But the next version, imposed, it would seem, without any real consultation, has about as many downsides as the first. The package involved three distinct parts. The first cuts the standard GP consultation fee rebate by $5 (from July) while exempting concession card holders, children under the age of 16, veterans and residents of aged-care facilities. This is set to save the taxpayer about $800 million over the forward estimates.
The second freezes all MBS rebates until 2018 — a saving of $1.35bn. The third and the most radical change involved a reduction in the rebate on consultations of between six and 10 minutes to $16.95 from January 19 — yes, this Monday — and $11.95 from July 1 — a total saving of $1.35bn.
Now, according to then health minister Peter Dutton’s glib and completely uninformative press release, “the troublesome issue of ‘six-minute medicine’ will be addressed by encouraging doctors to spend more time with patients”.
Whoever dreamt up the fee change for short consultations is both innumerate and ignorant of incentives. As one GP put it: “I am a practitioner in an efficient, organised practice with an average consultation time of around 12 minutes. Average time means a large portion of consultations are in the range of 6-12 minutes. The $5 co-payment is much less significant than the $20 gap would have been. This would inevitably have led to greater cost (to the patients) and less access to the GP.”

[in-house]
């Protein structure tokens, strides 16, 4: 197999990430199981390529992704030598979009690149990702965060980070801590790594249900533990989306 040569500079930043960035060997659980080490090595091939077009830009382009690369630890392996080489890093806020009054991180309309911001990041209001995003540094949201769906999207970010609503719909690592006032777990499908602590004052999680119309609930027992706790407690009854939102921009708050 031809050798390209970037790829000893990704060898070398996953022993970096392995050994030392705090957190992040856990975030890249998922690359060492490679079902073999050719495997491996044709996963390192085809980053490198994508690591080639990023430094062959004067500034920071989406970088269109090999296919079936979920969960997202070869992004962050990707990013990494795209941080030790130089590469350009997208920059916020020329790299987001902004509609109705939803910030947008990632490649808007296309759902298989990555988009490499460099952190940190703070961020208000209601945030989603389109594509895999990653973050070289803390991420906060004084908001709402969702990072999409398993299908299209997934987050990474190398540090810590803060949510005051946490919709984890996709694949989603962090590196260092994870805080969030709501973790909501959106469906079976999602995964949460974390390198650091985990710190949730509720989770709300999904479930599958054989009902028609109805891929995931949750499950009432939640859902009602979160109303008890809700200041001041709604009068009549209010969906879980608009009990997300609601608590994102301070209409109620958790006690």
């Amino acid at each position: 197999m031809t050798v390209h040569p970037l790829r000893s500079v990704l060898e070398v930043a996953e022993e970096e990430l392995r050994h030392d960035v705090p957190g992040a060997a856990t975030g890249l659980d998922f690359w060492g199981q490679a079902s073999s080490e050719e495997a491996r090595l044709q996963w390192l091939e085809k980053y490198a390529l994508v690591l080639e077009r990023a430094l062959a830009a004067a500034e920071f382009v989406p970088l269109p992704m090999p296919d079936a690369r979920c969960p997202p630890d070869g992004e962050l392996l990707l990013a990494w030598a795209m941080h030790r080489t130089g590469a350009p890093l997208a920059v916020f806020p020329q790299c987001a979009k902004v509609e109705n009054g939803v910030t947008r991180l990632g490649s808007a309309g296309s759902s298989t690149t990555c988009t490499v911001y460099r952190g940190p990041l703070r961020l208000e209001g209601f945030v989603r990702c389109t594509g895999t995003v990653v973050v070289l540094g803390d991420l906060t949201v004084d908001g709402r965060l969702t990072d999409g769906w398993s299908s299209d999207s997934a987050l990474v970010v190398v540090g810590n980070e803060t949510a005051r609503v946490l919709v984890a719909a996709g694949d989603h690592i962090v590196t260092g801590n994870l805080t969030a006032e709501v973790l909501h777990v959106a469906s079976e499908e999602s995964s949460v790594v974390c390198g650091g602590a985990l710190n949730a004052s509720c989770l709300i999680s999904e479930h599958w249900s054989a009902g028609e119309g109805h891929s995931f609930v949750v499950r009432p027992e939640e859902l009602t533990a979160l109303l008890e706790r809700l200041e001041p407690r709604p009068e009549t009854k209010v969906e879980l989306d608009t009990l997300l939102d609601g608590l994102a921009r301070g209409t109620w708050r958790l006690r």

The announcement by Health Minister Sussan Ley that she has abandoned the planned Medicare rebate cut, flagged by her predecessor Peter Dutton, and is going to “pause, listen and consult” with the health sector and cross-benchers makes both political and policy sense.
The rebate cut was unlikely to pass the Senate and had been widely criticised by a broad spectrum of health groups, damaging the Government’s relationship with the sector. Ley’s move gives the Government the opportunity to re-group and re-think its approach to health financing and to repair its relationship with key health groups before the next federal election.
Despite claims by the Government that its plans to cut Medicare rebates and introduce co-payments are the only options being put forward to meet the challenge of rising health care costs, there are a wealth of other ideas being proposed to improve the way in which we manage our health budget (some of which have been suggested by the Government’s own Department).
One of the most recent contributions to this debate is a new paper by Dr Lesley Russell, from the Menzies Centre for Health Policy at the University of Sydney and myself. This paper outlines some of the key health funding challenges facing our health system and proposes some alternatives to rebate cuts and co-payments to improve the management of health expenditure and rising out-of-pocket health care costs. The paper is intended to prompt further discussion on these important issues for the future of our health system, rather than provide definitive solutions.